Flexibility at all costs?

In a future where our energy increasingly comes from renewables, flexible production is one of the key assets for facing these challenges, but flexibility solutions all come with a cost both energetic and financial, writes Filip van den Borre

Over the past years, we have seen a large increase in electricity production based on renewable energy sources (RES) like solar photovoltaics (PV) and wind - and policy targets at the European and national levels aim for a further increase. For example, Europe set a target of 20% renewable energy production by 2020 and 27% by 2030. The final goal of these targets is to reduce, as much as possible, primary energy use from fossil sources.

Nobody questions the useful contributions of these renewable sources to lowering the emissions of CO2 and polluting substances (NOx, SO2, dust, etc). There are, however, some drawbacks that need tackling as well. A system with a large share of intermittent production demands a large amount of flexible downward and upward capacity. Besides demand side management and storage solutions, both still strongly in development, flexible production is one of the key assets for facing these challenges. It is important to note, however, that these flexibility solutions all come with a cost both energetic and financial. E.g., the electrical efficiency of a flexible operated CCGT is 5% to 25% lower depending on the operation mode. Furthermore, the investment cost for a flexible combined heat and power (CHP) system can be 15% to 20% higher with respect to a baseload CHP installation.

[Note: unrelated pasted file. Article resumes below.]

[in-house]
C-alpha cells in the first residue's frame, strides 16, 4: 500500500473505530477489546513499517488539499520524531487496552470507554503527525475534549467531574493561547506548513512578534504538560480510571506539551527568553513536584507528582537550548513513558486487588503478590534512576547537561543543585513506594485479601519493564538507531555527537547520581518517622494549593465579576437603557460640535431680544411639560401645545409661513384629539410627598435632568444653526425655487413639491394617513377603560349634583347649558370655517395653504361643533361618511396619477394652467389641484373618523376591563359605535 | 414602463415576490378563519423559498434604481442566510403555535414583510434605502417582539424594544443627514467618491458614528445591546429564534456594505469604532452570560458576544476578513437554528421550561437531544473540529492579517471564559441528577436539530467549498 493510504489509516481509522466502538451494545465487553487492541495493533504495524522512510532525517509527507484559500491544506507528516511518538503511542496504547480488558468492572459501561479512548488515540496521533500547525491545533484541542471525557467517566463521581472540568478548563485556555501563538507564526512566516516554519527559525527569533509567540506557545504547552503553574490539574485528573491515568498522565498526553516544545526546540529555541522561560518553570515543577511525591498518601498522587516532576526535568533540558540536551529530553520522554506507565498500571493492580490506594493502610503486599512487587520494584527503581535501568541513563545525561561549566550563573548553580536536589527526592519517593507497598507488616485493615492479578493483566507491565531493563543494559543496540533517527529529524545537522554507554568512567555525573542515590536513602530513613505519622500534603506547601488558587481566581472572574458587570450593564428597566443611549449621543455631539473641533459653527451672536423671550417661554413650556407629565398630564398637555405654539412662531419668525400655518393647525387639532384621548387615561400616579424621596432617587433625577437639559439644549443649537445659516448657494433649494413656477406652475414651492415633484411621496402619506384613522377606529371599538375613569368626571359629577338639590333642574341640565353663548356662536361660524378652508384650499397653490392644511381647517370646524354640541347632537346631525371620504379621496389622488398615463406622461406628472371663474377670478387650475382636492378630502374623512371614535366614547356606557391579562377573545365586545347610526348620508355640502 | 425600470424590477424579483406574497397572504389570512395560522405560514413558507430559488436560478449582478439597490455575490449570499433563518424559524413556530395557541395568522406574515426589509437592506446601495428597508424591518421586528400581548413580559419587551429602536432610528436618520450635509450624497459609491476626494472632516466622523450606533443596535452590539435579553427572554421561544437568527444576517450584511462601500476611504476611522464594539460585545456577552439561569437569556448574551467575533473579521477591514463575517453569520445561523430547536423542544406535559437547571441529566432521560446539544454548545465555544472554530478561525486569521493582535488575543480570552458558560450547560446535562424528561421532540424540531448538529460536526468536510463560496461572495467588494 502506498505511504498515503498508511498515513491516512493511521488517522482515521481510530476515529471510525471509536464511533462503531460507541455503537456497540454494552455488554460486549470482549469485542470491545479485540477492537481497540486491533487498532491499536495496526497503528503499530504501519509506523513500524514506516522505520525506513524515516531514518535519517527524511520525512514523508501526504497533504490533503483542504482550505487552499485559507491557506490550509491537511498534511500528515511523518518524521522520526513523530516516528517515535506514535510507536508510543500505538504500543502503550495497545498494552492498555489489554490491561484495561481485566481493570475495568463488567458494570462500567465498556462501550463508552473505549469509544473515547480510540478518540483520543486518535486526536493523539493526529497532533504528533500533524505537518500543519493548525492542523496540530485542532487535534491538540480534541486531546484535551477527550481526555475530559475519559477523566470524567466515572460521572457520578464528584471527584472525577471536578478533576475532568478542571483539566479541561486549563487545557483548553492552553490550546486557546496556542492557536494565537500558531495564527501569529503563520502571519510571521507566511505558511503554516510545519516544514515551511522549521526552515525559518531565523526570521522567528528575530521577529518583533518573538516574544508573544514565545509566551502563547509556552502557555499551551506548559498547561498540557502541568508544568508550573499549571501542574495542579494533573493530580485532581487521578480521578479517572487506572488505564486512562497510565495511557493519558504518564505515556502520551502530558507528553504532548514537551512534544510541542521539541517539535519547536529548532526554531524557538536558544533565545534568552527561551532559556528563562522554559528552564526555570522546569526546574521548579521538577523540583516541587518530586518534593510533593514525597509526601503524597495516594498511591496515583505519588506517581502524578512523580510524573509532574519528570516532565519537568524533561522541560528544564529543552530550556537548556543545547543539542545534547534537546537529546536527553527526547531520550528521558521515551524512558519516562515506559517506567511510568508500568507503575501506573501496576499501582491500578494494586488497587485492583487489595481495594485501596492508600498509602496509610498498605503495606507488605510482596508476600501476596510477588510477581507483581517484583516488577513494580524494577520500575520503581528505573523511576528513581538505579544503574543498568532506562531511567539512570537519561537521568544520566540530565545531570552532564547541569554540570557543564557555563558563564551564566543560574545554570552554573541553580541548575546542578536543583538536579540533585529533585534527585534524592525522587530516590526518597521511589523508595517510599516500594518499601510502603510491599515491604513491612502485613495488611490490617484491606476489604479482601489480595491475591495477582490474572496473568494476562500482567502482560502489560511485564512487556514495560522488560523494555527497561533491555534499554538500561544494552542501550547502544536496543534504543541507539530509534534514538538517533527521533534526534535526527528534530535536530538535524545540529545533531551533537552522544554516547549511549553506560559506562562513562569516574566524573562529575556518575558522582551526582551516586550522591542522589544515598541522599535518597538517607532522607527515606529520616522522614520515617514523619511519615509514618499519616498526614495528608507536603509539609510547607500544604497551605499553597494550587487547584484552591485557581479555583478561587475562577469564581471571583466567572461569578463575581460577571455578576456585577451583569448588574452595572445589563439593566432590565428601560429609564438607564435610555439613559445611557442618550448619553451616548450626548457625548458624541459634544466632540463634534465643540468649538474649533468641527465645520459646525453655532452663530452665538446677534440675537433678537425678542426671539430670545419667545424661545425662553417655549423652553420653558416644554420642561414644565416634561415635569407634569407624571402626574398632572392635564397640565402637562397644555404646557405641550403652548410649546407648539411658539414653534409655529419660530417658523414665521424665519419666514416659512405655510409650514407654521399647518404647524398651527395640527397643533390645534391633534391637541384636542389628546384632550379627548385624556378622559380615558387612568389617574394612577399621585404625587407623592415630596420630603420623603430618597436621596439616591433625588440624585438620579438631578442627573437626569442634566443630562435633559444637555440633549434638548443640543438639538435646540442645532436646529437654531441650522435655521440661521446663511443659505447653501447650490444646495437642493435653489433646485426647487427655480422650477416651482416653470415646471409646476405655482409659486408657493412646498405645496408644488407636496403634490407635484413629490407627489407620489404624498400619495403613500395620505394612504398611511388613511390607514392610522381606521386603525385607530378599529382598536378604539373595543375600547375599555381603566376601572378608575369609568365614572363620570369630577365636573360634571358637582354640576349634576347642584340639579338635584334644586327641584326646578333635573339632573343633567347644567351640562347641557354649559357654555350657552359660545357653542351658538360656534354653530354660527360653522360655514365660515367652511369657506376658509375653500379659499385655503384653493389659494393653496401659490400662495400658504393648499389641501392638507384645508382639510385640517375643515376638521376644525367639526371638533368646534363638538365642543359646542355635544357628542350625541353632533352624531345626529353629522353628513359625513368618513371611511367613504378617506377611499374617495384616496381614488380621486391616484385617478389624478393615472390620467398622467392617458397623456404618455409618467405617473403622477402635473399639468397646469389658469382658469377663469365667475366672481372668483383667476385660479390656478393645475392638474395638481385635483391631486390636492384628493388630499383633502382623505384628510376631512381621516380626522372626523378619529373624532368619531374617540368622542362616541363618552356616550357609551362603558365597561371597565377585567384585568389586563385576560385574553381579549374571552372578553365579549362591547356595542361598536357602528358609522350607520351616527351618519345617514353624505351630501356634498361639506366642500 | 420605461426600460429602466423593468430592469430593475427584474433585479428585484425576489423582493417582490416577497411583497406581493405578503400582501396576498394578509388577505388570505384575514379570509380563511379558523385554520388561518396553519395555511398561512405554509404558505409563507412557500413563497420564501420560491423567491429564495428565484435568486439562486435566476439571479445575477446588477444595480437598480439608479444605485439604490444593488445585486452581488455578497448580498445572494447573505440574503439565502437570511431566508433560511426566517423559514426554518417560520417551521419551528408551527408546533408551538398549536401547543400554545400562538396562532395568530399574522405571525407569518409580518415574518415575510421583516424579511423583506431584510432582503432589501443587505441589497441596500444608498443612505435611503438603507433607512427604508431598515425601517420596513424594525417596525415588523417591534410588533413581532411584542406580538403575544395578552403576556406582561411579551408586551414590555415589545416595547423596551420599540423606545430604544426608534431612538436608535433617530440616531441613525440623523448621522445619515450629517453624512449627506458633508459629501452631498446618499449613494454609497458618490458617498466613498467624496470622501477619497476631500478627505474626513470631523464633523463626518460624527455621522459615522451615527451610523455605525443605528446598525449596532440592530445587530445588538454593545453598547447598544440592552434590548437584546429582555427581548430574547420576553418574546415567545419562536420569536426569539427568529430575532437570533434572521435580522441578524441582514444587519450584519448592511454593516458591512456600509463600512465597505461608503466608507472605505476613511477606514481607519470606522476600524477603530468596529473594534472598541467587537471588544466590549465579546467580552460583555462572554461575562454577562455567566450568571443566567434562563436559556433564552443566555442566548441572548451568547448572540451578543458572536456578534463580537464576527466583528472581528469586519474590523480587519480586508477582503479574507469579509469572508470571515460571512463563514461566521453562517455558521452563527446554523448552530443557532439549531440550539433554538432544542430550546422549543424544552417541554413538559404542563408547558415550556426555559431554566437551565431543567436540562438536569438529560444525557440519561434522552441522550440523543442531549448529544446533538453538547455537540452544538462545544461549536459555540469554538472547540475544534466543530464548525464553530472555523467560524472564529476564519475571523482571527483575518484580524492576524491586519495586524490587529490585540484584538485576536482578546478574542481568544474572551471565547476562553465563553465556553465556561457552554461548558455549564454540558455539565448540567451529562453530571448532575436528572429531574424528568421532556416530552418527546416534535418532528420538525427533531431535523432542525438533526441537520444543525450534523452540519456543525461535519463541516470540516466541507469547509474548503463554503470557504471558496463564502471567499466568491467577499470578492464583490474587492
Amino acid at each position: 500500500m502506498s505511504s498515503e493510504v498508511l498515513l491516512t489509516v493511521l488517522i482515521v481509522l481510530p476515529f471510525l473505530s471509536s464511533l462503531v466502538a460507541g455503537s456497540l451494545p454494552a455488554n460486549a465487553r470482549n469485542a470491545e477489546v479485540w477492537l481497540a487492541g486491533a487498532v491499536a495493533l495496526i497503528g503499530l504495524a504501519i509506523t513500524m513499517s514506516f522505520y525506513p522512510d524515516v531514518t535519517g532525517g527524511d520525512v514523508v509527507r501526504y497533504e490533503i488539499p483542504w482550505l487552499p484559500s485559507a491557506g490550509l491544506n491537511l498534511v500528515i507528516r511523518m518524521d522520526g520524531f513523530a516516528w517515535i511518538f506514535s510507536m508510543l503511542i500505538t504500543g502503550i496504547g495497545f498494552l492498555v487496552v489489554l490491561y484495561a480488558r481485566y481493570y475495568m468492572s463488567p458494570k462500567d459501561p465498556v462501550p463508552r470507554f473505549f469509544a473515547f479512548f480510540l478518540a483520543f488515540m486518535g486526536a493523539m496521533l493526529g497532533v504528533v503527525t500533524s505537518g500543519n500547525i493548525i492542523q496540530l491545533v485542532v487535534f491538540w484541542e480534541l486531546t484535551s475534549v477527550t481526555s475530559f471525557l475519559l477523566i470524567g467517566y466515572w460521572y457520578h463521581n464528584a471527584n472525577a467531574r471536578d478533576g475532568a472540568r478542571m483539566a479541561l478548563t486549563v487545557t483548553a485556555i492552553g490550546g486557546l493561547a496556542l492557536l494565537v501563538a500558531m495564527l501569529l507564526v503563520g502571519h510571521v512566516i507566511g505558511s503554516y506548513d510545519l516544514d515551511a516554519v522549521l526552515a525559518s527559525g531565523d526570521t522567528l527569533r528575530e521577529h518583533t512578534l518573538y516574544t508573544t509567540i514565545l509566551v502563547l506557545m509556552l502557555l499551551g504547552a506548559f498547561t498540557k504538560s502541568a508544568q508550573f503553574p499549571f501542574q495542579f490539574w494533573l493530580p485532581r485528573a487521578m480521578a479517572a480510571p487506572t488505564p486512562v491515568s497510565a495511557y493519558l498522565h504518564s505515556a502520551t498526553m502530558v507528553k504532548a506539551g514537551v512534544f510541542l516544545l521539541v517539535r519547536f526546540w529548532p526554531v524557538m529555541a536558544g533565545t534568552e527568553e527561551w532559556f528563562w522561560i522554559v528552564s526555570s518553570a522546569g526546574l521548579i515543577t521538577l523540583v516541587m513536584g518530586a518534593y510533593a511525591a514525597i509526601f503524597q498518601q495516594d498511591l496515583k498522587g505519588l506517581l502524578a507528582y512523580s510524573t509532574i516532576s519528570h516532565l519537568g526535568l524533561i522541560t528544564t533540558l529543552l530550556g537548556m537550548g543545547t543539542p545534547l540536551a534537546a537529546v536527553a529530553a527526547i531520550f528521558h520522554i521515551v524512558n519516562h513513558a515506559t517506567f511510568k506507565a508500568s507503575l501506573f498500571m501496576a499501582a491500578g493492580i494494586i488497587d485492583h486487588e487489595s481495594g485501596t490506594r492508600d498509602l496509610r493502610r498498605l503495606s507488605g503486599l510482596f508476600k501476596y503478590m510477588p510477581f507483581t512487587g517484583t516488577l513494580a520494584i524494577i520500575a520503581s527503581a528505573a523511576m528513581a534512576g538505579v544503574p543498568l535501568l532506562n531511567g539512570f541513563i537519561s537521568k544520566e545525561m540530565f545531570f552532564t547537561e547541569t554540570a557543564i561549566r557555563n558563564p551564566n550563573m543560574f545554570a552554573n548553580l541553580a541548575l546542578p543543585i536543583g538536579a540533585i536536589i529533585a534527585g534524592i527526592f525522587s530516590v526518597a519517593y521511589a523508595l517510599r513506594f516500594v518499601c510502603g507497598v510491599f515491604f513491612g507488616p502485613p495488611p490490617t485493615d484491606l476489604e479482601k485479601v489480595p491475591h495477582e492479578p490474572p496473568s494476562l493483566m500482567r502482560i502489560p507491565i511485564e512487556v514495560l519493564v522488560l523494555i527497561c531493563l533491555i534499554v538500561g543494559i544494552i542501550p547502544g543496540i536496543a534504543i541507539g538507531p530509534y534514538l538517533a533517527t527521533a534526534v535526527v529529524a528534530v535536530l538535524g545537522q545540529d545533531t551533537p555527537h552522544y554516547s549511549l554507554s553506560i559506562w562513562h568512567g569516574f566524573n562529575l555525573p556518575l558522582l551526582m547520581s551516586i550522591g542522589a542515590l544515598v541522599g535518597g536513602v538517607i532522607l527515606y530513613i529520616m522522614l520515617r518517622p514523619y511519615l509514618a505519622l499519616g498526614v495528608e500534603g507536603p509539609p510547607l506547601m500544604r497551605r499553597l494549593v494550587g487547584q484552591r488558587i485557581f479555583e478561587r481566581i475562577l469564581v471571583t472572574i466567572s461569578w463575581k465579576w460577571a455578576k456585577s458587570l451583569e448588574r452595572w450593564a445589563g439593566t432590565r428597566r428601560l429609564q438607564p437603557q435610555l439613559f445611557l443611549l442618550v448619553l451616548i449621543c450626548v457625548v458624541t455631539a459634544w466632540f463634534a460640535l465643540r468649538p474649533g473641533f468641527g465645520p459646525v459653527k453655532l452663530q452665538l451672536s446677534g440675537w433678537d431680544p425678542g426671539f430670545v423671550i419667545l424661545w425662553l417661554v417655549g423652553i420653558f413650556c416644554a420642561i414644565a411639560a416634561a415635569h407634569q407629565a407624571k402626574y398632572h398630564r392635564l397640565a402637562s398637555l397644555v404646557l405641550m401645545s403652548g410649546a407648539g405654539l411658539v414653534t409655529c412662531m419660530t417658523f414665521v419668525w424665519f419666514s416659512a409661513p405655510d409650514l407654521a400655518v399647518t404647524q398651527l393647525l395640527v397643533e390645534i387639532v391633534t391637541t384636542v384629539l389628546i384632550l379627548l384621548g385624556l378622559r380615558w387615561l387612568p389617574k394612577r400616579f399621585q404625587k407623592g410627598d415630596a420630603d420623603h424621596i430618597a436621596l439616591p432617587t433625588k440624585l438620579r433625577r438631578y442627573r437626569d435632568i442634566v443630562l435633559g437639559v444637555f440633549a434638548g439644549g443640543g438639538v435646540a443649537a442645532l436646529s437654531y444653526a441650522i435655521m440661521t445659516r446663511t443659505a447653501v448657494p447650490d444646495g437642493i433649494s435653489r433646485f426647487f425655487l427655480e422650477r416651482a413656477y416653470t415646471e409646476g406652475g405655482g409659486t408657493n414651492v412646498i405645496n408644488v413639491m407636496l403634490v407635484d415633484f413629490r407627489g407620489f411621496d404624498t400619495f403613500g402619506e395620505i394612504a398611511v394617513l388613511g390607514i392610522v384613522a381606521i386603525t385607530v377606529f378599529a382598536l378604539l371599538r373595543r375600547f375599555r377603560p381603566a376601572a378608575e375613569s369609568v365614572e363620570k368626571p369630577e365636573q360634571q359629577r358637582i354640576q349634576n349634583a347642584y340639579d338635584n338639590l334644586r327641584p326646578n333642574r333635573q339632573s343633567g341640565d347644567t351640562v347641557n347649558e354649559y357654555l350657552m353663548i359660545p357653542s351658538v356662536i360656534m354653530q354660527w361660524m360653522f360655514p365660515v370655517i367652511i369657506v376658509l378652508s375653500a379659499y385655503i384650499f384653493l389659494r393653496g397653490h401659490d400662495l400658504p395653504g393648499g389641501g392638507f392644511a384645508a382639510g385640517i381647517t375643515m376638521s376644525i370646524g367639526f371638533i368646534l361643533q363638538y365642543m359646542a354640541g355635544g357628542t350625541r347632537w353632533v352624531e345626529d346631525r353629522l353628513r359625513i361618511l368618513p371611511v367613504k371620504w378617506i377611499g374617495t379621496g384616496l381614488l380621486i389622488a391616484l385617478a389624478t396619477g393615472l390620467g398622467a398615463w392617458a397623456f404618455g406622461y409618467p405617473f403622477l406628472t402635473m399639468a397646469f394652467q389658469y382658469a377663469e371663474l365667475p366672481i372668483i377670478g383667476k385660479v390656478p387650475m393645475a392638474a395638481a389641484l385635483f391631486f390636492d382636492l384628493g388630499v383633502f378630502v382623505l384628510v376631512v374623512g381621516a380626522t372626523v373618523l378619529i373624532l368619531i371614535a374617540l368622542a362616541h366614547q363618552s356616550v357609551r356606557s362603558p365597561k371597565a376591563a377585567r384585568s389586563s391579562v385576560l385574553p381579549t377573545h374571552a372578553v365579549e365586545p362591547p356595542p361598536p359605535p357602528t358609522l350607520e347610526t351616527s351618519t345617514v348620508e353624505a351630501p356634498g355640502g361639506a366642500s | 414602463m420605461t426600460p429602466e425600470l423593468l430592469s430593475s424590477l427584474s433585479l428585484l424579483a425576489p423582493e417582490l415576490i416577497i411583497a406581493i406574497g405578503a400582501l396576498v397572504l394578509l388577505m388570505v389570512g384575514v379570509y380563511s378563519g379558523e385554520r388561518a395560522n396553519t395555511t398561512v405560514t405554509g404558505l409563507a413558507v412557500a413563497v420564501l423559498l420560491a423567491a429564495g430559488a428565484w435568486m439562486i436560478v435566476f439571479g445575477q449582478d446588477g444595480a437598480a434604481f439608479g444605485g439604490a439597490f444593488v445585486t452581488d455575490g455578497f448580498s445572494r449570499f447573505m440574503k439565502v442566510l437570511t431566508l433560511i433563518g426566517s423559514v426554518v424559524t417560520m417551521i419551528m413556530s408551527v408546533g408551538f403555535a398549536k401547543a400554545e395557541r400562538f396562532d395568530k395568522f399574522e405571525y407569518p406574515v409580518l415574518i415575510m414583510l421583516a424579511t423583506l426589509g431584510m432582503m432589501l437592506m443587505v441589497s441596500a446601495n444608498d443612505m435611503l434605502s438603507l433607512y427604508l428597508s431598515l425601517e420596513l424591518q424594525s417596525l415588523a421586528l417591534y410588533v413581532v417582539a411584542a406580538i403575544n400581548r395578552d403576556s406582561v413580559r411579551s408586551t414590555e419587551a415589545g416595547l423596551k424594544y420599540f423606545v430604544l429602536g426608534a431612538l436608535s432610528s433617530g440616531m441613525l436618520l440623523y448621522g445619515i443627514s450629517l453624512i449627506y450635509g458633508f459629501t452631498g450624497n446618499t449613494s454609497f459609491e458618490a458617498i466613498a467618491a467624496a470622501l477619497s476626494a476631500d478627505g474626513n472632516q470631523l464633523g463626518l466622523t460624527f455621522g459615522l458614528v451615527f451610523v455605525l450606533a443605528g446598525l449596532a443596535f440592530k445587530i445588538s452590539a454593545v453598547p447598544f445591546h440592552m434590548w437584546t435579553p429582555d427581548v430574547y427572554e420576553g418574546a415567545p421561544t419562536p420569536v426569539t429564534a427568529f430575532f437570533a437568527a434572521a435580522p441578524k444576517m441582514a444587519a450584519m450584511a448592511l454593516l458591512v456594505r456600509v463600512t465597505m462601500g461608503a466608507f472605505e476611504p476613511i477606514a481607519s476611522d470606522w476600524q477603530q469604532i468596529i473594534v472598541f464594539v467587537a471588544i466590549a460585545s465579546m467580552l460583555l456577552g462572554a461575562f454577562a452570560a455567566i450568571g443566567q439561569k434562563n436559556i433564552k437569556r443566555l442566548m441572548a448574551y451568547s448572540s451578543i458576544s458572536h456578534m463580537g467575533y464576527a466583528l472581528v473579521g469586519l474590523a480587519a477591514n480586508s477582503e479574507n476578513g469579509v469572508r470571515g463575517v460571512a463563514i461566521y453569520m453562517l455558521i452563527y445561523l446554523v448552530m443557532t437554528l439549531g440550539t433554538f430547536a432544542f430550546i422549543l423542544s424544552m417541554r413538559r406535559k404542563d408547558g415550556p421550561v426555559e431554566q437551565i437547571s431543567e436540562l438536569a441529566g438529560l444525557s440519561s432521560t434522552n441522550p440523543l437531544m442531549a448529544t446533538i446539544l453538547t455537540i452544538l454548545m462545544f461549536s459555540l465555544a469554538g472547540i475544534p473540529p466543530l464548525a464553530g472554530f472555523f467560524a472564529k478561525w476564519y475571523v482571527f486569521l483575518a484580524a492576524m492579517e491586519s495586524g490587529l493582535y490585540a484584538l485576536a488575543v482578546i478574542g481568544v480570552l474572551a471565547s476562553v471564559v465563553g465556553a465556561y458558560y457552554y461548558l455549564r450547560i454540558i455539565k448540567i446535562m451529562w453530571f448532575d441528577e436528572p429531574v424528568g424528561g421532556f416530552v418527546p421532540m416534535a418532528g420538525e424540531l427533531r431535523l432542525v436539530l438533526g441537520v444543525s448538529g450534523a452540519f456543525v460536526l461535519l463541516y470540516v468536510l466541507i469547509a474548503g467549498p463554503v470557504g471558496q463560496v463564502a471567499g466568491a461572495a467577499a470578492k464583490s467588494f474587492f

Full article can be found: here.

 

October 13th, 2016 - 15:09h